Interesting article here about the Church's relationship to those involved in business.
I find it interesting that the author assumes that many people presume that the Church has historically frowned upon commerce and business or the corporate world in general. Certainly with the ascendancy of leftover hippies to many positions of power in many mainline American churches, I think that is ironically true of American mainline Protestant churches.
That wasn't the case centuries ago when the "Protestant work ethic" largely fueled much of the industrial and capitalist revolutions beginning with mercantilism and the like. Certainly, a strand of Calvinism emphasized the necessity of hard work as a component of a person's calling and worldly success as a sign of Divine Providence. Martin Luther also posited that worldly work was an individual's duty to benefit the common good.
The Catholic tradition likewise has threads that value labor. Benedictine philosophy very much values daily work as a virtue. Work is a way of worshiping God, just as much as prayer or worship. The "work of prayer" is a theme in most monastic traditions in the West.
I would think going back all the way to Judaism where debates on the proper observance of the Sabbath as a day of rest from labor would seem to belie the argument that the Church somehow frowns on business.
I will grant that the Church has a dubious relationship with money (aka 'mammon' in the old King James English.) I think the Church as an institution likes money, but then feels guilty about it, as if money is inherently evil in itself.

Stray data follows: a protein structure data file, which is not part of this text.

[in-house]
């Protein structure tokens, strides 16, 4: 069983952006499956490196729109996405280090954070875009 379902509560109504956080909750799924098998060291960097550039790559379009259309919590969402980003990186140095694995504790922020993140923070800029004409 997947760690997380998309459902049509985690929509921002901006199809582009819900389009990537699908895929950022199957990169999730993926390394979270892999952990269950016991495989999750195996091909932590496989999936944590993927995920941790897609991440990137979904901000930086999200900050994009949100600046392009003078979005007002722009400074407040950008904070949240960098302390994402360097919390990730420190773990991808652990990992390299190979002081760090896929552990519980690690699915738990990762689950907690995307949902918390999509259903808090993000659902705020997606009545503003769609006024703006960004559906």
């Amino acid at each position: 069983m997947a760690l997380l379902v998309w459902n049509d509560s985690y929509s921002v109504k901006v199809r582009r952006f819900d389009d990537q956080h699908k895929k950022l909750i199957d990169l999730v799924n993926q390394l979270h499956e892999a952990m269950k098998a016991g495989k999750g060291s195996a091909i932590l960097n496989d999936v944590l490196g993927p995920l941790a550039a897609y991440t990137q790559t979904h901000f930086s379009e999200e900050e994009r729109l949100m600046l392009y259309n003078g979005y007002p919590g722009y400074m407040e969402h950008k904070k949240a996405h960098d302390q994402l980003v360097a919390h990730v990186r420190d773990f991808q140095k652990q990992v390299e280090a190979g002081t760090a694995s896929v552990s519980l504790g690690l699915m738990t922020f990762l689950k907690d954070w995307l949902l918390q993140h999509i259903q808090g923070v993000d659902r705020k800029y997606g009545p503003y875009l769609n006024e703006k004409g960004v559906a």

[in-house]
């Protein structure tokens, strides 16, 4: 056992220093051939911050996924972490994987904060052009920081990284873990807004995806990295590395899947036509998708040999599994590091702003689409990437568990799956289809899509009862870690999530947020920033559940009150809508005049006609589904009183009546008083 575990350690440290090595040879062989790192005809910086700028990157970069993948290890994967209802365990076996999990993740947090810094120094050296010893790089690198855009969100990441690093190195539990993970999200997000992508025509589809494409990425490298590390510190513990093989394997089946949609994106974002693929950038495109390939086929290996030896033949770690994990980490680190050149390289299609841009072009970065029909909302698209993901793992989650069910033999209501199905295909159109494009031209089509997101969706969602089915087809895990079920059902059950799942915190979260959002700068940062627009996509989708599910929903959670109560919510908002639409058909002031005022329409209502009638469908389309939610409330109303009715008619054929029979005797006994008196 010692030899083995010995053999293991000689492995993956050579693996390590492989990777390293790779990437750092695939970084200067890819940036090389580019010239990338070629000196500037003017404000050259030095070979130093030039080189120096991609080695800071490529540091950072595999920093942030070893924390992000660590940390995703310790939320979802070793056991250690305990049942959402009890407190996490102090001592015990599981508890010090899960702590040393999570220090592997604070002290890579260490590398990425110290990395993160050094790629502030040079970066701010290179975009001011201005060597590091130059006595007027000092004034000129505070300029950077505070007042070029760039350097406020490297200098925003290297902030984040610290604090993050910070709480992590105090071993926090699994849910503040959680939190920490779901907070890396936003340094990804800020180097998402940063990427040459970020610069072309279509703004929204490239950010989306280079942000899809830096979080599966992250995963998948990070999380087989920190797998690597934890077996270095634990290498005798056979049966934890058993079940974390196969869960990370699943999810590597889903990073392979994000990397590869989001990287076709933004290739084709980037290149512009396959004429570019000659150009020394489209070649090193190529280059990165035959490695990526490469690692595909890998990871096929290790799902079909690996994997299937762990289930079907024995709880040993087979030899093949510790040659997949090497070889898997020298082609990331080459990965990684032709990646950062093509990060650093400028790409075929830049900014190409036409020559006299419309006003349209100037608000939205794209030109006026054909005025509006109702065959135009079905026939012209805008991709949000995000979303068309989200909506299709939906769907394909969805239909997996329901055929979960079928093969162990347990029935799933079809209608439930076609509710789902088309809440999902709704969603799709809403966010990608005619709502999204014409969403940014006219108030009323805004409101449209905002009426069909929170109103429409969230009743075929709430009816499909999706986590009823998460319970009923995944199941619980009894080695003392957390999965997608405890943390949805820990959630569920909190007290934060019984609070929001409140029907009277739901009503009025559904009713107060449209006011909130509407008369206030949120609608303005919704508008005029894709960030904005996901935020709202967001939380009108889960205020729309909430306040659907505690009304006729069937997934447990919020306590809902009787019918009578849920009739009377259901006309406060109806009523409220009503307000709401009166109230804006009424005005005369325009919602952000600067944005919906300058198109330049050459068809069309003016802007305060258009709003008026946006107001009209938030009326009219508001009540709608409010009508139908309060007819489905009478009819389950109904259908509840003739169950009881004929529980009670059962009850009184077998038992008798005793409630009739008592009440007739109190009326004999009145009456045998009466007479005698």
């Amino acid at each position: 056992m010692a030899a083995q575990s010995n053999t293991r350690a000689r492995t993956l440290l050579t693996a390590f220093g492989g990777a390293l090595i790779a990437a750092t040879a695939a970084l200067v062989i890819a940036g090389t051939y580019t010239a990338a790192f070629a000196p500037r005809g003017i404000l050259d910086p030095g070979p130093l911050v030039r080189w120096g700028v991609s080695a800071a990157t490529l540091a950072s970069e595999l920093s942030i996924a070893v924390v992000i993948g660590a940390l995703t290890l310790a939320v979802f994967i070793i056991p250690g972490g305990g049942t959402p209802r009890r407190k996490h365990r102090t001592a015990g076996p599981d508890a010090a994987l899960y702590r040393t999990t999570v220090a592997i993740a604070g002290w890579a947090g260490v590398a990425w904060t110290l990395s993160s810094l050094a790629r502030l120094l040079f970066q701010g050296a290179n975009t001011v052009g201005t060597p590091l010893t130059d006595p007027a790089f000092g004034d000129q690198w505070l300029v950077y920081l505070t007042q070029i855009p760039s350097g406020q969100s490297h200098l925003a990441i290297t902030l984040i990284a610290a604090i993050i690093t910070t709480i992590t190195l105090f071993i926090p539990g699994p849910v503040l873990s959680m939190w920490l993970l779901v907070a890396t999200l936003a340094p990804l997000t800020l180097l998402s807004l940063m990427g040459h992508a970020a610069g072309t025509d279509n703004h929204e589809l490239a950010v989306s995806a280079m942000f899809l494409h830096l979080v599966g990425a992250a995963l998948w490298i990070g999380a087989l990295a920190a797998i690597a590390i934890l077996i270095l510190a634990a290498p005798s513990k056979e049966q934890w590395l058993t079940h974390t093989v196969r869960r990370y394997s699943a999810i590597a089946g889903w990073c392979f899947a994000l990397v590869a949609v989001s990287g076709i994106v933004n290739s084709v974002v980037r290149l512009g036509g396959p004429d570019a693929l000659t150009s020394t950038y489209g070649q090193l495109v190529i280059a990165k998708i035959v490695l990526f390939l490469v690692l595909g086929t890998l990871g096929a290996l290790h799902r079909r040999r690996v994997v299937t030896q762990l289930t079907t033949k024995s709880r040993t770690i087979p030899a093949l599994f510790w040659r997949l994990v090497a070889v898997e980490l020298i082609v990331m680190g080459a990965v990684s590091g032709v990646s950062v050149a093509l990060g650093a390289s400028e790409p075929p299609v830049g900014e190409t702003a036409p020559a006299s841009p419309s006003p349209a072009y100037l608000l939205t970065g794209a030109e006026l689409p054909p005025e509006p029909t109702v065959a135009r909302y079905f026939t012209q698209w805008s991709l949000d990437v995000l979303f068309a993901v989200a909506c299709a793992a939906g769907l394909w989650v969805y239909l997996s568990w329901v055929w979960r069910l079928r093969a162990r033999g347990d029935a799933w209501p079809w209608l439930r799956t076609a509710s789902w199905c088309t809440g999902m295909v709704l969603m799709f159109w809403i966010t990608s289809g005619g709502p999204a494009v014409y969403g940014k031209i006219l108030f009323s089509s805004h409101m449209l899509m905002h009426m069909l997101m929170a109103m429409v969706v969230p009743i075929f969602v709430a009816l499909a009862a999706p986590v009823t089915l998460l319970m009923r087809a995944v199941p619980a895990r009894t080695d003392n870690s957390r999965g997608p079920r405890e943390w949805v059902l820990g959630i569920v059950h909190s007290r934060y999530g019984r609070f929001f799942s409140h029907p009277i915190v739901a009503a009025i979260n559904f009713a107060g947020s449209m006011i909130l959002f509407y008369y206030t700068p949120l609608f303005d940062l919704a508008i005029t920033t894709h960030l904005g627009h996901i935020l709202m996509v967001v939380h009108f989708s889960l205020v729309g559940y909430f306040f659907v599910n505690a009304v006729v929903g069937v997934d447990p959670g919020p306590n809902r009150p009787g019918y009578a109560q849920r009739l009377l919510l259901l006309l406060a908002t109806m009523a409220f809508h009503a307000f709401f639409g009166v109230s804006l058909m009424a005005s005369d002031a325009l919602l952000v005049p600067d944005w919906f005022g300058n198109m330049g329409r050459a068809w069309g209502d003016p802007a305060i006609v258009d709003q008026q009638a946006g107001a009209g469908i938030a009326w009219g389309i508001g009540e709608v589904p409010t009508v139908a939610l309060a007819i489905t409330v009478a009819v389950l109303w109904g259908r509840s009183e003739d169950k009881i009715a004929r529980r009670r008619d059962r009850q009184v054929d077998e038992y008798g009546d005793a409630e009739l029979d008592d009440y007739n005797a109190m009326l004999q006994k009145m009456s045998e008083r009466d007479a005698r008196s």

While there are threads in Christianity that crop up from time to time that are so fixated on the end times or other theological things of secondary importance that they abhor work and the flesh entirely so as to focus on the 'sweet by and by,' the breakdown in understanding that the article above seems to dance around is this relationship with money, not so much with business, particularly 'for profit' business.
Somehow people think that the Church says that 'profit=bad, no exceptions.' As that article references though, that is not the case. Profit or money is not bad in themselves. If you get them by illegal or unethical means, then, yes, they are bad. If you hoard your wealth and don't help other people with what you have been blessed with, then, yes, your money really profits you nothing. If its what you worship, then it becomes a serious problem that the Church does not smile upon.
We are called to be stewards of what we have been blessed with. We have been called to work for social justice (I know that's a loaded term, but I mean it in the truest meaning of the term) and care for the poor. People in senior management in business are in a unique position to guide a corporation to be philanthropic. Certainly, many a social service or non-profit organization would have to shut their doors if not for corporate donations.
I believe it was Pope John Paul II in an encyclical some years back who said that economies, like the Sabbath, should serve the people, not the other way around. There is nothing wrong with business if you use your business to help the greater good. Its when greed comes in and the business or economy stop being the servant and becomes the master that they become morally and ethically wrong.